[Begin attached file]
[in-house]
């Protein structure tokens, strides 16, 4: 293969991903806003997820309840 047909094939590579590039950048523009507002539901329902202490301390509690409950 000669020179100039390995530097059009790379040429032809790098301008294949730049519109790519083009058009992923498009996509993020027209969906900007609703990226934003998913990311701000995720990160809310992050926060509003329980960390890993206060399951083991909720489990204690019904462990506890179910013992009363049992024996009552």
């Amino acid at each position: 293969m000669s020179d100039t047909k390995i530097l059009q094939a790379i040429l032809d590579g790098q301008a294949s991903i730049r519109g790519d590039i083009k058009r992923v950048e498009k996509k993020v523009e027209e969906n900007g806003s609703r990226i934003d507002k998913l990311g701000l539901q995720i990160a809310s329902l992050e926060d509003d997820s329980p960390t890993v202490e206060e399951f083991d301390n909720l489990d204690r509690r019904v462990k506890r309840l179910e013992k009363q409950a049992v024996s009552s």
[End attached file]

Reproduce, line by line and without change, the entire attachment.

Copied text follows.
[in-house]
């Protein structure tokens, strides 16, 4: 293969991903806003997820309840 047909094939590579590039950048523009507002539901329902202490301390509690409950 000669020179100039390995530097059009790379040429032809790098301008294949730049519109790519083009058009992923498009996509993020027209969906900007609703990226934003998913990311701000995720990160809310992050926060509003329980960390890993206060399951083991909720489990204690019904462990506890179910013992009363049992024996009552």
């Amino acid at each position: 293969m000669s020179d100039t047909k390995i530097l059009q094939a790379i040429l032809d590579g790098q301008a294949s991903i730049r519109g790519d590039i083009k058009r992923v950048e498009k996509k993020v523009e027209e969906n900007g806003s609703r990226i934003d507002k998913l990311g701000l539901q995720i990160a809310s329902l992050e926060d509003d997820s329980p960390t890993v202490e206060e399951f083991d301390n909720l489990d204690r509690r019904v462990k506890r309840l179910e013992k009363q409950a049992v024996s009552s």